Earlier this year, NBC covered the Winter Olympics in Vancouver. The peacock network was highly criticized for the way it did so. People complained mainly that it hardly ever provided the games live as they were happening. NBC delayed some live games in order to air them in prime-time slots to optimize ratings. Those delays, however, upset a lot of NBC viewers.
According to Jake Coyle of the Associated Press, thanks to ESPN, the World Cup will get more online coverage than any major sporting event in the history of online coverage. This is in addition to the live TV coverage that ABC and ESPN will share, so that all 64 matches in the World Cup will be available live. Viewers who want to see the World Cup games as they're happening can do so, whether it's on their TVs, their computers, or their smart phones. No complaints at all in that department! And, with the broadcast rights of the Olympics past 2012 up in the air, ESPN is out to show that it can handle that coverage and even do a better job than NBC.
So, is ESPN's ulterior motive simply to steal the broadcast rights to the Olympics away from NBC? I suppose we'll have to wait till 2012 to learn that answer. AP television writer David Bauder seems to hint that it is ESPN's goal. However, Bauder also reports that ESPN is speficially targeting ethnic pockets in the U.S., offering coverage in several languages, perhaps to compete with booming outlets like Univision, and is purchasing rights to sports abroad. Clearly, ESPN is trying to expand into international markets.
It's funny because ESPN purchased the rights to England's premier league. There was a lot of anticipation in the run-up to England's first match against the United States. The hype over the the Three Lions versus the Yanks was phenomenonal. Their first match was all anyone really talked about. Despite the amazing shot in the first four minutes by England's Stephen Gerrard, the Three Lions actually came out looking bad, particularly at the hands of their goalkeeper Robert Green who literally let the ball slip out of his fingers and into the net.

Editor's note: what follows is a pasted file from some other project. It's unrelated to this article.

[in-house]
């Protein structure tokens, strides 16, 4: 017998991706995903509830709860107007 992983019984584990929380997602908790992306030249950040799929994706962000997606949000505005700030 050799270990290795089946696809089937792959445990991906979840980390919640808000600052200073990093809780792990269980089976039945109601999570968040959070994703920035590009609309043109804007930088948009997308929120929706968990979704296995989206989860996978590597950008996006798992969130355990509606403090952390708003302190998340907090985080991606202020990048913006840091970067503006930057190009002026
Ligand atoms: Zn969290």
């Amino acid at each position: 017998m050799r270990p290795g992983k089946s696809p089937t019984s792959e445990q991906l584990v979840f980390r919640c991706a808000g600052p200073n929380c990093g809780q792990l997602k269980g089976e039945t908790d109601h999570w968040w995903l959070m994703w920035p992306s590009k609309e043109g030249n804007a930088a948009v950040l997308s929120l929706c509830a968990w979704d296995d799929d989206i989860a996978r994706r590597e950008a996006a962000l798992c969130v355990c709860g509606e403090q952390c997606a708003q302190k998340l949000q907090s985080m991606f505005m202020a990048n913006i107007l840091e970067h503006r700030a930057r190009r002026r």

Meanwhile, American goalie, Tim Howard, came out looking like a superstar, slightly wounded but still a superstar. His ability to save his team's net from getting touched by the ball was impressive, specifically in the way that he did it. Several times, Howard curled up on top of the ball after jumping on it to stop it and avoid any possible rebounds.
The game ended, however, in a tie, and according to the Nielsen ratings a record-breaking 13 million tuned in on a Saturday afternoon to see it. While I thought it was a good game, I thought the first round match between Germany and Australia was way more exciting. It was incredible to see Germany's Mannschaft stomp Australia's Socceroos. All four of its strikers, Lukas Podolski, Miroslav Klose, Thomas Mueller and Cacau all scored on the Aussies, the last two back-to-back.
Asamoah Gyan who scored the winning penalty kick for Ghana in their match against Serbia was good. The top-rated teams, such as Brazil, Spain, and Portugal have yet to step on the pitch as of my writing this on June 14. On the Thursday prior to the opening game, Sports Nation did a segment that explained the science that goes into a bicycle kick. It got me all pumped to the see the real thing in action.